They follow all their rules this way. Remember that bit about "give unto Caesar that which is Caesar's"? Even though they do not use nearly any social services like public schooling, they pay all their taxes, even many that they could technically opt out of (I think they do refuse Social Security taxes, legally, but they pay all the others). And for their strictures against military clothing? They consider buttons to be military wear - all their clothes use ties (or perhaps nowadays zippers or snaps). Although they do seek out loopholes - their beliefs forbid purely decorative pictures, so they tend to have numerous calenders, which, because they serve a functional purpose as well as have decorative imagery, are perfectly fine.

        Sure, there probably are plenty of Amish who think technology itself is bad, or the whole nature thing. They're a varied culture, not completely uniform. But the core reason for it is based on some odd religious interpretation, not beliefs about technology itself.

  • by linuxguy (98493) on Sunday September 15, 2013 @06:25PM (#44858593) Homepage

    Its interesting to see some of these people flip out completely instead of taking a moderate approach. Many modern technologies are very useful. When my kids at home ask me a question that I don't know the answer to, most of the time I can look it up on Wikipedia or another site. If my wife is going to the grocery store and I forget to tell her about something I need, I'll just text her and she'll pick it up. When I am picking up a friend or family member from the airport, it is a lot quicker to call them to coordinate the pick up time and stop than doing it the old way. The old way requires that you coordinate everything well in advance and nothing unexpected should happen to thwart your well conceived plans. And the list goes on.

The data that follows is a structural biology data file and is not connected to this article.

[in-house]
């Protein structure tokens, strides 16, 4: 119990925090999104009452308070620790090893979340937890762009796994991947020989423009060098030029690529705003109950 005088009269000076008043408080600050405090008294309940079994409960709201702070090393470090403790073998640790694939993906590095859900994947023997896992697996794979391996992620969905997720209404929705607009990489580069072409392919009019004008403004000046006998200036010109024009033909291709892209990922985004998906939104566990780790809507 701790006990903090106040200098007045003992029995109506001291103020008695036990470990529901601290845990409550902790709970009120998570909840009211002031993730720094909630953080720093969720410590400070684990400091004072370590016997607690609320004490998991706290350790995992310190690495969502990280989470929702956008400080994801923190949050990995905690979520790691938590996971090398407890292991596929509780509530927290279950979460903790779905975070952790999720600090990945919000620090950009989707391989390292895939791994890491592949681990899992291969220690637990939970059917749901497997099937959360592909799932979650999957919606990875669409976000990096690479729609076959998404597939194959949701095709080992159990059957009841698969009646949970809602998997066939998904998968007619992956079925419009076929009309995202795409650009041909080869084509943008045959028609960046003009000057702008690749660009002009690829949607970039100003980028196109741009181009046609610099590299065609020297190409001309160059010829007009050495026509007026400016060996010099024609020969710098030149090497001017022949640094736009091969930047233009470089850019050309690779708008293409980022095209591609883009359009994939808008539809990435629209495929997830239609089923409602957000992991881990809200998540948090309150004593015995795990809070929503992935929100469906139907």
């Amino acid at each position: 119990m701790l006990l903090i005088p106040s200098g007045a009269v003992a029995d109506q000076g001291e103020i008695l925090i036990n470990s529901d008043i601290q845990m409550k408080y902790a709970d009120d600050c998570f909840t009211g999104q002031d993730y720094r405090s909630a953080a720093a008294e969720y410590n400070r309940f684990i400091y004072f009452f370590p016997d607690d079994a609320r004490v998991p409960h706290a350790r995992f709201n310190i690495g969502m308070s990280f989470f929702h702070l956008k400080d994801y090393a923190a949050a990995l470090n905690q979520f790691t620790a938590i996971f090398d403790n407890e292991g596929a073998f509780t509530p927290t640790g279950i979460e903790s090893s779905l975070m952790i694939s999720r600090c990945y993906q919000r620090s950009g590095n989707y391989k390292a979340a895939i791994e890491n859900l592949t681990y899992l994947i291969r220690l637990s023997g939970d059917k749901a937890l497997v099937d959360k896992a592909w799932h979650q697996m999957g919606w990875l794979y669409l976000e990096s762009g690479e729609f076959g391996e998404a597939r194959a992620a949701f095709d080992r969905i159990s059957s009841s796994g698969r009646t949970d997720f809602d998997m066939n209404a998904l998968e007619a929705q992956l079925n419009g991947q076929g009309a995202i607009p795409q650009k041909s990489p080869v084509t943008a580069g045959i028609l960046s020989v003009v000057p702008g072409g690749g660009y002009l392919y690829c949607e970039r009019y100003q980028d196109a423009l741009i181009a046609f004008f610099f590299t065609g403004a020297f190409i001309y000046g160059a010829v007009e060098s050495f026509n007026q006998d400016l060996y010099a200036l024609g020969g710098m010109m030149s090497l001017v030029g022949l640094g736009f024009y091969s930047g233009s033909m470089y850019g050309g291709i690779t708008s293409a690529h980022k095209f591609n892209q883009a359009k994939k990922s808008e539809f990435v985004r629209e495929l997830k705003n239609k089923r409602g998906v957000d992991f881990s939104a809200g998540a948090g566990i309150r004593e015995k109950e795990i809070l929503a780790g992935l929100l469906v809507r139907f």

If you don't want your kids using your tablets or phones, don't let them. I have no trouble letting my kids use the tablets and the phones. At the same time I don't let them play on them all day long. If they finish their homework and chores, they get some play time. And if they want to play a game on the tablet during their play time, well what is so wrong with that?

    • by MacTO (1161105) on Sunday September 15, 2013 @07:59PM (#44859171)

      Even though I agree with what you're saying, moderation is something that is hard to achieve if you're already out of control. Moderation is hard to achieve unless you have a concrete goal. Moderation is hard to achieve if you're a young child.

      I see what they're doing as entirely reasonable. It isn't all that different from families in the 1980's refusing to get a video game console or computer, banning television from the household, or the many other things that could be construed as anti-technology. And yes, that was fairly common back then. And no, it wasn't always based upon cost.

      The only reason why it feels weird is because they said they're living like it's 1986 and because electronics have become so ingrained in our lives that many people refuse to accept that anyone can live without it.

      • Even though I agree with what you're saying, moderation is something that is hard to achieve if you're already out of control. Moderation is hard to achieve unless you have a concrete goal. Moderation is hard to achieve if you're a young child.